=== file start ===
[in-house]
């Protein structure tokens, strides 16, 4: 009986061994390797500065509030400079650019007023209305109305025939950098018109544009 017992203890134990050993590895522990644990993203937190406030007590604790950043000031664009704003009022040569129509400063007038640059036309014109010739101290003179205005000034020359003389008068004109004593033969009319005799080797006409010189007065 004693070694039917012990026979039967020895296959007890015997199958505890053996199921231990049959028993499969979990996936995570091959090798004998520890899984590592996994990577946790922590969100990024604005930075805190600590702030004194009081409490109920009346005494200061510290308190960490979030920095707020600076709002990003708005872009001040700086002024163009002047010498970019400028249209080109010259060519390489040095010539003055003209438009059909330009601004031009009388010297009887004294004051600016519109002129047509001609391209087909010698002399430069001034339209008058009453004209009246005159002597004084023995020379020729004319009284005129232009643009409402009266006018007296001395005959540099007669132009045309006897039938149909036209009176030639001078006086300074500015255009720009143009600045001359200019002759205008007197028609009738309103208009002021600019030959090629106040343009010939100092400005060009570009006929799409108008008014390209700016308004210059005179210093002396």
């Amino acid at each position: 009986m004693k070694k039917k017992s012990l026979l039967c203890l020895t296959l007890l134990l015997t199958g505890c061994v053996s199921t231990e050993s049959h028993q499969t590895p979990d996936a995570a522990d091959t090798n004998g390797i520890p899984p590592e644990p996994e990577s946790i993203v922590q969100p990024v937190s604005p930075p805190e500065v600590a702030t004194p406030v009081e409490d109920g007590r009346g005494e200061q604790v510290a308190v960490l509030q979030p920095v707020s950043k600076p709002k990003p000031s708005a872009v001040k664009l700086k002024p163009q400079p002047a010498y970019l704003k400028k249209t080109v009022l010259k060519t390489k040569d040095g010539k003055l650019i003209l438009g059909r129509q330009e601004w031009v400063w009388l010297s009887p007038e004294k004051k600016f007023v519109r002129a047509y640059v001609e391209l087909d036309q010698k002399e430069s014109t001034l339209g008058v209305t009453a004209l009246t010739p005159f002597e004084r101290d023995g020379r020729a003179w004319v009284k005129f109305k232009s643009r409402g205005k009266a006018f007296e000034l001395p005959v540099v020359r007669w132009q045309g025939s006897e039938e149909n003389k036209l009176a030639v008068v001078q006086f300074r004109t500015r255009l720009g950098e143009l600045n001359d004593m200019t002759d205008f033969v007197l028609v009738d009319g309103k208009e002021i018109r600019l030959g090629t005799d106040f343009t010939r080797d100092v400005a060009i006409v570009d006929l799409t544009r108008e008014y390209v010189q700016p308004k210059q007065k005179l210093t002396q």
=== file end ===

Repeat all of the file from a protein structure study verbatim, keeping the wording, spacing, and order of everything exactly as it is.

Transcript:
[in-house]
């Protein structure tokens, strides 16, 4: 009986061994390797500065509030400079650019007023209305109305025939950098018109544009 017992203890134990050993590895522990644990993203937190406030007590604790950043000031664009704003009022040569129509400063007038640059036309014109010739101290003179205005000034020359003389008068004109004593033969009319005799080797006409010189007065 004693070694039917012990026979039967020895296959007890015997199958505890053996199921231990049959028993499969979990996936995570091959090798004998520890899984590592996994990577946790922590969100990024604005930075805190600590702030004194009081409490109920009346005494200061510290308190960490979030920095707020600076709002990003708005872009001040700086002024163009002047010498970019400028249209080109010259060519390489040095010539003055003209438009059909330009601004031009009388010297009887004294004051600016519109002129047509001609391209087909010698002399430069001034339209008058009453004209009246005159002597004084023995020379020729004319009284005129232009643009409402009266006018007296001395005959540099007669132009045309006897039938149909036209009176030639001078006086300074500015255009720009143009600045001359200019002759205008007197028609009738309103208009002021600019030959090629106040343009010939100092400005060009570009006929799409108008008014390209700016308004210059005179210093002396």
């Amino acid at each position: 009986m004693k070694k039917k017992s012990l026979l039967c203890l020895t296959l007890l134990l015997t199958g505890c061994v053996s199921t231990e050993s049959h028993q499969t590895p979990d996936a995570a522990d091959t090798n004998g390797i520890p899984p590592e644990p996994e990577s946790i993203v922590q969100p990024v937190s604005p930075p805190e500065v600590a702030t004194p406030v009081e409490d109920g007590r009346g005494e200061q604790v510290a308190v960490l509030q979030p920095v707020s950043k600076p709002k990003p000031s708005a872009v001040k664009l700086k002024p163009q400079p002047a010498y970019l704003k400028k249209t080109v009022l010259k060519t390489k040569d040095g010539k003055l650019i003209l438009g059909r129509q330009e601004w031009v400063w009388l010297s009887p007038e004294k004051k600016f007023v519109r002129a047509y640059v001609e391209l087909d036309q010698k002399e430069s014109t001034l339209g008058v209305t009453a004209l009246t010739p005159f002597e004084r101290d023995g020379r020729a003179w004319v009284k005129f109305k232009s643009r409402g205005k009266a006018f007296e000034l001395p005959v540099v020359r007669w132009q045309g025939s006897e039938e149909n003389k036209l009176a030639v008068v001078q006086f300074r004109t500015r255009l720009g950098e143009l600045n001359d004593m200019t002759d205008f033969v007197l028609v009738d009319g309103k208009e002021i018109r600019l030959g090629t005799d106040f343009t010939r080797d100092v400005a060009i006409v570009d006929l799409t544009r108008e008014y390209v010189q700016p308004k210059q007065k005179l210093t002396q």